How do you react to your inner critic?
Have you found yourself responding to that internal critical voice that just won’t leave you alone? Maybe you’re feeling yourself shut down in response to all that ruthless chatter. You may not be able to figure out how to slow down and stop berating yourself.
An inner critic can be useful in ways, though we may not always be willing to acknowledge it. This internal voice can help keep us on our toes every so often with quick judgments. And judgments can often be useful. They allow us to make quick descriptions by creating simple categories and fast, shorthand ways of describing preferences and consequences.
At times we need to make judgments very quickly in order to act. For example, if we are driving and someone swerves into our lane, we have to make an instant judgment in that moment. The difficulty lies in the fact that the judgments we make are often incomplete and inaccurate. They can hold us back as a result.
There are other problems with judgments, too:
- They have a tendency to distract us from what’s actually happening and may end up replacing facts.
- Judgments can lead us to stop observing or becoming aware of what’s going on for us.
- Judgments can feed negative emotions like guilt or shame.
Letting Go of Judgments
It can be helpful for us to learn to let go of our judgments. We want to be able to draw on them as needed and use them when they’re useful for us. But it’s important to know how and when to let go. That way, when our judgments are not really serving us, we can choose to stop judging and make a difference choice.
How can we do this? One way is through mindfulness.
One of the key elements of mindfulness is practicing the nonjudgmental stance. This can help us increase our compassion—not just for others, but for ourselves, as well. Learning to mindfully disentangle ourselves from our judgments can help us learn to quiet our inner critic. It can also leave us free to aim for the things we want to build in our lives.
The following steps can help you begin.
1. Notice your inner critic.
It may be difficult to notice your inner critic and the judgments it passes at first, but it’s possible to learn. It may help you to keep a tally of these judgments in a journal or on a worksheet. That way, you have an opportunity to stop and notice what it was that brought on the judgment.
2. Determine if the judgment is helpful.
When you’ve identified what led to the judgment or caused the self-criticism, you can then determine whether it’s something that’s helpful for you or not. If it’s something that is helpful, you can consider how you might navigate it in a way that serves you well.
At first, it may seem to you as though your inner critic is turbocharged. It’s full of power and overactive. It may feel as though you’re doing a lot of judging. You might even end up berating yourself for this and judge the judgments you are passing. Though it may feel as though your inner critic is running wild, what’s actually happening is that you are becoming more aware of the internal judging. Your awareness is leading you to start noticing it more and more. You aren’t judging yourself more, you’re just becoming more aware of when you’re doing it. This is a progression. By becoming more aware of where our mind is, we have a greater opportunity for bringing it back to where we want it to be.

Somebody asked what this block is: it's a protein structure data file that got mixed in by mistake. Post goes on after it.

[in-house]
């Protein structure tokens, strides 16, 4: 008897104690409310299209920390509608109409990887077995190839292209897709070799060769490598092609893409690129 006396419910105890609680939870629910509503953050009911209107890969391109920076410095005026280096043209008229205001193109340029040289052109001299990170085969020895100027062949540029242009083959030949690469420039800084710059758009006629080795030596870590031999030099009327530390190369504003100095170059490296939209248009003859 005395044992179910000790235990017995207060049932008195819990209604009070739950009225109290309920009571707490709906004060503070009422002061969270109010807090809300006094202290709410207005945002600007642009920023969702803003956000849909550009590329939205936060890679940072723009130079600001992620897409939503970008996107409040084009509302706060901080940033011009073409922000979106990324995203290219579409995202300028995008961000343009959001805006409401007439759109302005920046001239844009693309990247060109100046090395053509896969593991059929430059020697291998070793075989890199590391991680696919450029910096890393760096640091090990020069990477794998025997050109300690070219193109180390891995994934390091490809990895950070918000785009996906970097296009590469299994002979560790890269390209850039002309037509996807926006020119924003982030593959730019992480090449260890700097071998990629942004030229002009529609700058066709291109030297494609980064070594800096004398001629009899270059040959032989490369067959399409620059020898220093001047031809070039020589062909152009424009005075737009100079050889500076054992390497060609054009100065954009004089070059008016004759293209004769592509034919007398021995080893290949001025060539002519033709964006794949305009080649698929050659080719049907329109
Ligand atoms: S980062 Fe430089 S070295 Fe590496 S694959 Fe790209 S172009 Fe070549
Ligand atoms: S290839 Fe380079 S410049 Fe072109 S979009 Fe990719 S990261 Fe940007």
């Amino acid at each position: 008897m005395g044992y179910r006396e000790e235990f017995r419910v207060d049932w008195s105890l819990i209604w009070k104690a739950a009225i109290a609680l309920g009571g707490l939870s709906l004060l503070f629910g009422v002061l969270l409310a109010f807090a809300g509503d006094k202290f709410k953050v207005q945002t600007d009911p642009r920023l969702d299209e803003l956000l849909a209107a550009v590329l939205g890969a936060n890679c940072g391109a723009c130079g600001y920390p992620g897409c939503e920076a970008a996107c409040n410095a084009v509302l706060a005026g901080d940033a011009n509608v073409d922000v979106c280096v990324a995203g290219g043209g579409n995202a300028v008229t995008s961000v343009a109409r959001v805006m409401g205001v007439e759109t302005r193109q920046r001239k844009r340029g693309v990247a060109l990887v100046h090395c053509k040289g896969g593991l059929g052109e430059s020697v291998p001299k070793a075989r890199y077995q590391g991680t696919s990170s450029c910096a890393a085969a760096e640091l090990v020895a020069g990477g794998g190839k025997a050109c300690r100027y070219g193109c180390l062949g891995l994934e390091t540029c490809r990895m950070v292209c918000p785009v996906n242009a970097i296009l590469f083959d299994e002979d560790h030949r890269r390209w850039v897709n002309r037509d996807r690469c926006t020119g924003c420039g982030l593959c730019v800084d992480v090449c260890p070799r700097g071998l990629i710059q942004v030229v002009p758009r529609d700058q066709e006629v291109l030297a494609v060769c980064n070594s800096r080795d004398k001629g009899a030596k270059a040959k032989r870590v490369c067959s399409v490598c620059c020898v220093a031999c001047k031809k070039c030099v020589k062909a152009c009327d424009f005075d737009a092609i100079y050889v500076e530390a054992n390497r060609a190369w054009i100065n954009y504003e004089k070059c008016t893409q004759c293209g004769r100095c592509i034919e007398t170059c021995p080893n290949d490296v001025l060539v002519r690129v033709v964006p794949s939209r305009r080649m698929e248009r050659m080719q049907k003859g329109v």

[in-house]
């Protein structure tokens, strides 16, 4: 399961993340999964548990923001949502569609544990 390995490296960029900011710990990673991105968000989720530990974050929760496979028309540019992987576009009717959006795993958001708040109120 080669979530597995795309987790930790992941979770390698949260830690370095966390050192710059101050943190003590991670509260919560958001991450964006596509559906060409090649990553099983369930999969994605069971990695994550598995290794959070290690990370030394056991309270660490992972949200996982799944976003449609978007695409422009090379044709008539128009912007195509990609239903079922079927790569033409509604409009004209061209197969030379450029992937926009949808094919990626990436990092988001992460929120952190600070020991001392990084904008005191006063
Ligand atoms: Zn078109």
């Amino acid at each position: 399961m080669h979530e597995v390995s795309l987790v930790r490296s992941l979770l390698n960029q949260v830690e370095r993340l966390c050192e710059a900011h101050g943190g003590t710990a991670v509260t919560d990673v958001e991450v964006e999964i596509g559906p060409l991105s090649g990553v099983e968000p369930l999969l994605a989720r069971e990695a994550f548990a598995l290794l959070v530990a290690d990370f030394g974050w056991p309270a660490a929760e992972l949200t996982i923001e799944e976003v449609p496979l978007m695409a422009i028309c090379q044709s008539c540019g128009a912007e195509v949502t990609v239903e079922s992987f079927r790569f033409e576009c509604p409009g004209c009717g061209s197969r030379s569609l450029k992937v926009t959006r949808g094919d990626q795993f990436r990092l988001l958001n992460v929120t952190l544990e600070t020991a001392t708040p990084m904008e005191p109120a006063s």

When you’ve identified what led to the judgment or caused the self-criticism, you can then determine whether it’s something that’s helpful for you or not.
When we notice our judgments, we have the opportunity to ask ourselves, “Is this judgment helping or hurting me?” If the answer is that it’s helping us, we realize what can contribute to our lives and how that judgment has served us positively. We also have the option of taking action. If the judgment is one that’s hurting us, we have gained some additional information about our inner critic and the ways it works to denigrate us.
In these instances, the tools we’ve learned for letting go of that judgment can serve us well. For example, we might reevaluate and become aware of what it was we were judging and then replace the judgment with statements of preference or consequence. We can also replace judgments with things we have observed with each of our senses.
When we use these steps, we can practice accepting what it is we notice without getting entangled in our internal monologue. In this way, we can more easily allow the judgments to drift away. This can take some practice, especially at first. If you do notice, as you progress, that more judging is happening, try not to give in to the temptation to judge those judgments. Instead, allow yourself to simply notice how your inner critic is paying attention to what is going on. This can help you bring your awareness back to what might actually serve you in this moment.
If you are struggling to increase your awareness of your inner critic and the judgments it passes, a trained, compassionate counselor can help you explore strategies for doing so.
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